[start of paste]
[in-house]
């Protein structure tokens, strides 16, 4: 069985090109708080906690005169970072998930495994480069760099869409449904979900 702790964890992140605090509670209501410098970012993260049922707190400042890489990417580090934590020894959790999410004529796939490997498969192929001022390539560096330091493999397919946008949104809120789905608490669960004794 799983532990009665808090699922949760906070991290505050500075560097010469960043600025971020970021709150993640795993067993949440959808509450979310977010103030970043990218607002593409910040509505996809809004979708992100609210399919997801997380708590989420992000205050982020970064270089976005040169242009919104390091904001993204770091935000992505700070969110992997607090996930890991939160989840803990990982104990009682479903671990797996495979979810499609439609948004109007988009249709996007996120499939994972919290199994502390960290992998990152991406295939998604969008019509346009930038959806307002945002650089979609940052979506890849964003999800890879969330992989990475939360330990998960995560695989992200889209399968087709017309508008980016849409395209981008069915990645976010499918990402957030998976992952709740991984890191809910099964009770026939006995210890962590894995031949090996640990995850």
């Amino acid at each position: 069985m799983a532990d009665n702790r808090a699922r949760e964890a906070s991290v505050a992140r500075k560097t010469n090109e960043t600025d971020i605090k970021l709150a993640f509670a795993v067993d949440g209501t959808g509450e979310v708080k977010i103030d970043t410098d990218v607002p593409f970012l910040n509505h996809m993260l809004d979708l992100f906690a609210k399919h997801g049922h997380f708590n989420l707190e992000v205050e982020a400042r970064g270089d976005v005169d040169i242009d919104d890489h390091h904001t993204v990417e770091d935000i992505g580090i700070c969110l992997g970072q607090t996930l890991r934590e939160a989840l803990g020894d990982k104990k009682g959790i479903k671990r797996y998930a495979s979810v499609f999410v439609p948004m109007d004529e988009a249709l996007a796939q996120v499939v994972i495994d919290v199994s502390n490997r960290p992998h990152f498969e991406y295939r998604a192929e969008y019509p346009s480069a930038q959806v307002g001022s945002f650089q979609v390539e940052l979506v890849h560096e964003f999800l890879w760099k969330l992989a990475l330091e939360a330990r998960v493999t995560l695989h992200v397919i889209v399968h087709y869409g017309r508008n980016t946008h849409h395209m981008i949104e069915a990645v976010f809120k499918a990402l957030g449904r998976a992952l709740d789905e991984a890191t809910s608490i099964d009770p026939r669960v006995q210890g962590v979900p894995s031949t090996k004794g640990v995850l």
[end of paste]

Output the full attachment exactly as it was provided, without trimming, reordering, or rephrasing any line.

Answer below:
[in-house]
């Protein structure tokens, strides 16, 4: 069985090109708080906690005169970072998930495994480069760099869409449904979900 702790964890992140605090509670209501410098970012993260049922707190400042890489990417580090934590020894959790999410004529796939490997498969192929001022390539560096330091493999397919946008949104809120789905608490669960004794 799983532990009665808090699922949760906070991290505050500075560097010469960043600025971020970021709150993640795993067993949440959808509450979310977010103030970043990218607002593409910040509505996809809004979708992100609210399919997801997380708590989420992000205050982020970064270089976005040169242009919104390091904001993204770091935000992505700070969110992997607090996930890991939160989840803990990982104990009682479903671990797996495979979810499609439609948004109007988009249709996007996120499939994972919290199994502390960290992998990152991406295939998604969008019509346009930038959806307002945002650089979609940052979506890849964003999800890879969330992989990475939360330990998960995560695989992200889209399968087709017309508008980016849409395209981008069915990645976010499918990402957030998976992952709740991984890191809910099964009770026939006995210890962590894995031949090996640990995850």
């Amino acid at each position: 069985m799983a532990d009665n702790r808090a699922r949760e964890a906070s991290v505050a992140r500075k560097t010469n090109e960043t600025d971020i605090k970021l709150a993640f509670a795993v067993d949440g209501t959808g509450e979310v708080k977010i103030d970043t410098d990218v607002p593409f970012l910040n509505h996809m993260l809004d979708l992100f906690a609210k399919h997801g049922h997380f708590n989420l707190e992000v205050e982020a400042r970064g270089d976005v005169d040169i242009d919104d890489h390091h904001t993204v990417e770091d935000i992505g580090i700070c969110l992997g970072q607090t996930l890991r934590e939160a989840l803990g020894d990982k104990k009682g959790i479903k671990r797996y998930a495979s979810v499609f999410v439609p948004m109007d004529e988009a249709l996007a796939q996120v499939v994972i495994d919290v199994s502390n490997r960290p992998h990152f498969e991406y295939r998604a192929e969008y019509p346009s480069a930038q959806v307002g001022s945002f650089q979609v390539e940052l979506v890849h560096e964003f999800l890879w760099k969330l992989a990475l330091e939360a330990r998960v493999t995560l695989h992200v397919i889209v399968h087709y869409g017309r508008n980016t946008h849409h395209m981008i949104e069915a990645v976010f809120k499918a990402l957030g449904r998976a992952l709740d789905e991984a890191t809910s608490i099964d009770p026939r669960v006995q210890g962590v979900p894995s031949t090996k004794g640990v995850l």